Temperature Conversion
Celsius, Fahrenheit, Kelvin, Réaumur, and Rankine

This converter requires the use of Javascript enabled and capable browsers. We have created a listing of the formulas needed to convert temperature to and from Celsius, Fahrenheit, Kelvin, Réaumur, and Rankine. We have also created a temperature converter from those formulae, for your use. Though two of the five scales are not considered popular, there are still situations and applications that use them. The formulas can teach the process and the converter will make your life easier. There is a chart below the converter that displays at a glance the important ranges of each scale. Enjoy! (If your are a Type "A" personality and want to cut to the chase, try our faster, less word intense version. This still shows the formulae and has the calculator but the methodology of display is quite different.)

To use the temperature scale converter, input any whole or decimal number into any one of the scale boxes. Click on the Calculate button and the values for the other scales will appear in the appropriate boxes.

In the formulas below, we use the mathematical standard computer conventions for algebraic and numeric expressions. The characters ([ ]) represent order of calculations, / represents division, * represents multiplication, - subtraction, + addition and = is equal. It is very important to follow the order of operations as different results can be obtained giving inaccurate results.

The common scales for most temperature expressions are Celsius and Fahrenheit while Kelvin, Réaumur, and Rankine are used for specialized scientific applications.

Celsius and Fahrenheit

Tc = (5/9)*(Tf-32); Tc = temperature in degrees Celsius, Tf = temperature in degrees Fahrenheit

For example, assume you have a Fahrenheit temperature of 98.6 degrees and you desire to convert it into degrees on the Celsius scale. Using the above formula, you would first subtract 32 from the Fahrenheit temperature and get 66.6 as a result. Then you multiply 66.6 by five-ninths
and get the converted value of 37 degrees Celsius.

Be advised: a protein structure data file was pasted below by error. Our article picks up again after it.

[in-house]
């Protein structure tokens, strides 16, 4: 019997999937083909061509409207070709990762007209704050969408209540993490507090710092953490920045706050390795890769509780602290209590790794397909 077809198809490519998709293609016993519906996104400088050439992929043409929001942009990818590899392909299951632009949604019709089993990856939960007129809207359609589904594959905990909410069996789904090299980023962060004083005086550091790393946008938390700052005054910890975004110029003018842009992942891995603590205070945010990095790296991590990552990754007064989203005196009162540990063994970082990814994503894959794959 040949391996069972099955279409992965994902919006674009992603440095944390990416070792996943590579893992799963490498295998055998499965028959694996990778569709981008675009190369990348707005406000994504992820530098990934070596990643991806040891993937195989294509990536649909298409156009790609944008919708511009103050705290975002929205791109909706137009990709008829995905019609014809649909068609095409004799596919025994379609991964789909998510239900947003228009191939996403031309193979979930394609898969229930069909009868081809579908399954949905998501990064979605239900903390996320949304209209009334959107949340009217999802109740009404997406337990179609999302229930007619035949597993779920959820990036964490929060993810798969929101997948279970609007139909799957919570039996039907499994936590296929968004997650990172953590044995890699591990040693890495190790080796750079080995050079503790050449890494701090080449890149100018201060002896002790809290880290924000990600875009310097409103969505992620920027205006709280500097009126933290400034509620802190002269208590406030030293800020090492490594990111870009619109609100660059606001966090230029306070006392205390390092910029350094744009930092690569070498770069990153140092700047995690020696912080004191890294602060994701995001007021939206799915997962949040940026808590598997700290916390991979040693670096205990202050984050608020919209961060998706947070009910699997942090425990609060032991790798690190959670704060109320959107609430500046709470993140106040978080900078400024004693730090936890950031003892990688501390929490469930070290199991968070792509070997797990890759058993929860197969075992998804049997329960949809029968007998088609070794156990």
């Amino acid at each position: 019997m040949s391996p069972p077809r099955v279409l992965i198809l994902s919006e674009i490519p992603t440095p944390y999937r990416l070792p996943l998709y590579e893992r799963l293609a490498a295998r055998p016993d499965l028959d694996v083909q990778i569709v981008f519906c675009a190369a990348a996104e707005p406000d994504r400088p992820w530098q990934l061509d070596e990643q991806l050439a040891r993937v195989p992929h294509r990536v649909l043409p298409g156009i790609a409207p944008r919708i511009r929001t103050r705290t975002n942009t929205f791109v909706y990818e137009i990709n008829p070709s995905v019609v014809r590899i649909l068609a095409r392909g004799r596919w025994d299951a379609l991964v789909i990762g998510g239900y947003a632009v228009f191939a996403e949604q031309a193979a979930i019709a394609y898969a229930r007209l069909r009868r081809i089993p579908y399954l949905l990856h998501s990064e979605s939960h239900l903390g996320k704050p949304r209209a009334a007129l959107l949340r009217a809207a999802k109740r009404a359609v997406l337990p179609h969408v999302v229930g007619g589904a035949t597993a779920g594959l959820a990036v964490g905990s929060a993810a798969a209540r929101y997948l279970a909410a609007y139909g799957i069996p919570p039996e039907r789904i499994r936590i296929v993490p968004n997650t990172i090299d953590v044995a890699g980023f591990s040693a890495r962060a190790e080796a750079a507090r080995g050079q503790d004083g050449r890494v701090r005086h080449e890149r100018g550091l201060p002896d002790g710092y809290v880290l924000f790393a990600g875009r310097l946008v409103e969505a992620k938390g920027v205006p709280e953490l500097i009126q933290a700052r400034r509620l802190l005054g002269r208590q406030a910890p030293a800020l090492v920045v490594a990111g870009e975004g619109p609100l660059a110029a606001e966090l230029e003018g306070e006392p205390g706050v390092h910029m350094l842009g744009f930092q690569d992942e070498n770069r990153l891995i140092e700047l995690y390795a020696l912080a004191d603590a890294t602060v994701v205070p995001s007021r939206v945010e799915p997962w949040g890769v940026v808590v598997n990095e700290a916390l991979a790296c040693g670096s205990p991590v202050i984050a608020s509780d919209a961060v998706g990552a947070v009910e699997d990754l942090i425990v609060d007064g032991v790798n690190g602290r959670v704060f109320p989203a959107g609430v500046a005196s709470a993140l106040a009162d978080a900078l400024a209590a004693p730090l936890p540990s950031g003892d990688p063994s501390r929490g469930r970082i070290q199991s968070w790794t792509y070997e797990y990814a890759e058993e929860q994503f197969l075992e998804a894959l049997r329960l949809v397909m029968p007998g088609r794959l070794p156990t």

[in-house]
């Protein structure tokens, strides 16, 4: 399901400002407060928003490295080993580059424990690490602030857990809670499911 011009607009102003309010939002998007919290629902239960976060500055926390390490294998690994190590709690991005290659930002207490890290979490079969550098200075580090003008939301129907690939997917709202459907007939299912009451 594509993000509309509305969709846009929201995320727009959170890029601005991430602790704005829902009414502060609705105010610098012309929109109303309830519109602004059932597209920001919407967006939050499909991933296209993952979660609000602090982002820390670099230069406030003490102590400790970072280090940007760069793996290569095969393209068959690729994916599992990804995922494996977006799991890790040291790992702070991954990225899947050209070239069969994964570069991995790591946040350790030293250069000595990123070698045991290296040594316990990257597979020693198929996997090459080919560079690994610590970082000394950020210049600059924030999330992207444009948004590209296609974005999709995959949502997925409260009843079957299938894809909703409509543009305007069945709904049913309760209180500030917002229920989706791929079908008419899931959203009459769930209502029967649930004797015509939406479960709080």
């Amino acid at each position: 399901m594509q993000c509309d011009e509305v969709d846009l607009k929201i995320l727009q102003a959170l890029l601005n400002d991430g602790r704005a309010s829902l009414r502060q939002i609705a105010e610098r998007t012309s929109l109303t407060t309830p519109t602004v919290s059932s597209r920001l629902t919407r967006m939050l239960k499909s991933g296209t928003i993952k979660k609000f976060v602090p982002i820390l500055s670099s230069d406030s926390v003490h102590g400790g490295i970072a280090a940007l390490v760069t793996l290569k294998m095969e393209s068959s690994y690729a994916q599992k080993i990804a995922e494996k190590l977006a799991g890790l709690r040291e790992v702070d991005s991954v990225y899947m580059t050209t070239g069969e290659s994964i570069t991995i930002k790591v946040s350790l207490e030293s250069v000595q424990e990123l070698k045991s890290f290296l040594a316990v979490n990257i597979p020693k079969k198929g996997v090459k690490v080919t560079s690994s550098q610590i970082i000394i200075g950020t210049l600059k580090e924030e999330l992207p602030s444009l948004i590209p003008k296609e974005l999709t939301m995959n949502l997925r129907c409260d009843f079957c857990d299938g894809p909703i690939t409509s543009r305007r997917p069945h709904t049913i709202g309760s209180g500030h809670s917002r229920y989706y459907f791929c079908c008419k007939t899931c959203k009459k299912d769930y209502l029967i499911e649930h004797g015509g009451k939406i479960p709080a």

Below is the formula to convert a Celsius scale temperature into degrees on the Fahrenheit(commonly misspelled Farenheit) scale. As you might guess, it is the exact opposite of converting Fahrenheit to Celsius.

Tf = (9/5)*Tc+32; Tc = temperature in degrees Celsius, Tf = temperature in degrees Fahrenheit

Assume that you have a Celsius scale temperature of 100 degrees and you wish to convert it into degrees on the Fahrenheit scale. Using the stated formula, you first multiply the Celsius scale temperature reading by nine-fifths and get a result of 180. Then add 32 to 180 and get the final converted result of 212 degrees on the Fahrenheit scale.

Below is another accepted conversion method that works just as well and perhaps might be easier to remember. No matter which direction you want to covert, Fahrenheit to Celsius or Celsius to Fahrenheit, always first add 40 to the number. Next, multiply by 5/9 or 9/5 just like the first method. Then, always subtract out the 40 you just
added to yield the final result. To remember whether to use 5/9 or 9/5 when converting from Fahrenheit to Celsius or Celsius to Fahrenheit, just simply remember, F
(for Fahrenheit) begins with the same letter as Fraction. 5/9 is always a Fraction; while 9/5 is also a fraction, in this form, it is Clearly a whole number plus a fraction (1 and 4/5). Thus, if you want to convert Fahrenheit (F) to Celsius (C), then use the Fraction 5/9; Celsius (C) to Fahrenheit (F), use the other, 9/5, which is Clearly not just a fraction.